• On 3 July 2015, she completed a 44.3 km crossing of Flathead Lake in Montana in 13 hours 39 minutes at the age of 33.[12]
  • On 20 June 2015, she won the 58 km END-WET down the Red River of the North in North Dakota in 9 hours 43 minutes at the age of 33.[1]
  • On 2 June 2017, she completed a 40 km double circumnavigation of Mercer Island, Washington in 12 hours 22 minutes 20 seconds at the age of 35.[1]
  • On 7–9 August 2017, Thomas completed a 104.6 mile (168.3 km) solo open water swim in Lake Champlain in 67 hours 16 minutes 12 seconds.[2]
  • In March 2019, she completed a crossing of the Cook Strait between the North Island and South Island of New Zealand.[1]
  • She is the protagonist of the documentary film The Other Side.[7]
  • On September 17, 2019 she became the first swimmer to make a quadruple back to back crossing of the English Channel, in a time of 54 hours 10 minutes.[4]

Honors and awards[edit]

  • Thomas received the 2013 Barra Award, an award given by the Marathon Swimmers Forum for most impressive overall year of marathon swimming. The Barra Award considers not just swimming achievements, but also the person's full body of work in the sport of marathon swimming. It is named after New York channel swimmer David Barra.[13]
  • Thomas was nominated for the 2016 WOWSA Awards, a recognition of outstanding men, women, performances and offerings around the globe sponsored by the World Open Water Swimming Association (WOWSA). Her solo swim across Lake Powell was voted the 2016 World Open Water Swimming Performance of the Year.[14]
  • Thomas won the 2017 Solo Swim of the Year by the Marathon Swimmers Federation.[13]
  • She was named one of the World's 50 Most Adventurous Open Water Women in 2017, 2018, and 2019 by the World Open Water Swimming Association.[14]
  • Thomas was selected as the Colorado Sportswomen of the Year.[14]
  • Inducted as an Honor Swimmer in the International Marathon Swimming Hall of Fame, Class of 2018.[15]
  • Inducted in the Vermont Open Water Swimming Hall of Fame, Class of 2017.[14]


  1. ^ a b c d e f g h "Sarah Thomas (LongSwims Database)". Marathon Swimmers Federation. Retrieved October 26, 2019.
  2. ^ a b "Sarah Thomas - Lake Champlain". Marathon Swimmers Federation. Retrieved September 16, 2019.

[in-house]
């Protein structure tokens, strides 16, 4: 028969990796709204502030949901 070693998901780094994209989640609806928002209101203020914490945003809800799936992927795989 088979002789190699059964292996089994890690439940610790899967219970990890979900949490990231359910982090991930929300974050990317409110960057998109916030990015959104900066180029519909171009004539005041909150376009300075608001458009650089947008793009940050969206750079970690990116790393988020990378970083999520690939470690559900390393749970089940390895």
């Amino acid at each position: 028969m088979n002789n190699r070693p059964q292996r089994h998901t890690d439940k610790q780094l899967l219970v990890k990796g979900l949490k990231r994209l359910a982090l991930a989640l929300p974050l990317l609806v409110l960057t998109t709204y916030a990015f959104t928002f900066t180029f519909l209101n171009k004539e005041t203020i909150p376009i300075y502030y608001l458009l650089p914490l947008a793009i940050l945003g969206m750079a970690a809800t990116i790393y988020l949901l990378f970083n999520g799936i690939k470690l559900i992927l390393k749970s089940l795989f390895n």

3. ^ Howley, Elaine K. (September 4, 2019). "Sarah Thomas to attempt quadruple English Channel swim". Outdoor Swimmer. Retrieved September 16, 2019.
  4. ^ a b "Sarah Thomas: Woman first to swim Channel four times non-stop". BBC News. 17 September 2019.
  5. ^ Allan, Tom (September 6, 2019). "Ultra-swimmer Sarah Thomas aims to be first to cross Channel four times". Financial Times. Retrieved September 16, 2019.
  6. ^ Munatones, Steven. "Freestyling For Four, The Heroic Comeback Of Sarah Thomas". Open Water Swimming Associations. Retrieved 16 September 2019.
  7. ^ a b "The Other Side". Kickstarter, PBC. February 23, 2017. Retrieved 16 September 2019.
  8. ^ a b c Williams, Doug (February 23, 2017). "Sarah Thomas is pushing the limits of open-water swimming". ESPN. Retrieved 16 September 2019.
  9. ^ "Triple Crown of Open Water Swimming". Marathon Swimmers Federation. Retrieved October 26, 2019.
  10. ^ "Sarah Thomas - Lake Powell". Marathon Swimmers Federation. Retrieved October 26, 2019.
  11. ^ "International Ice Swimming Association". Retrieved October 26, 2019.
  12. ^ "Sarah Thomas - Flathead Lake". Marathon Swimmers Federation. Retrieved October 26, 2019.
  13. ^ a b "Global Marathon Swimming Awards". Marathon Swimmers Federation. Retrieved October 26, 2019.
  14. ^ a b c d "Sarah Thomas". Open Water Swimming, LLC. Retrieved September 16, 2019.
  15. ^ "International Marathon Swimming Hall of Fame". Retrieved October 26, 2019.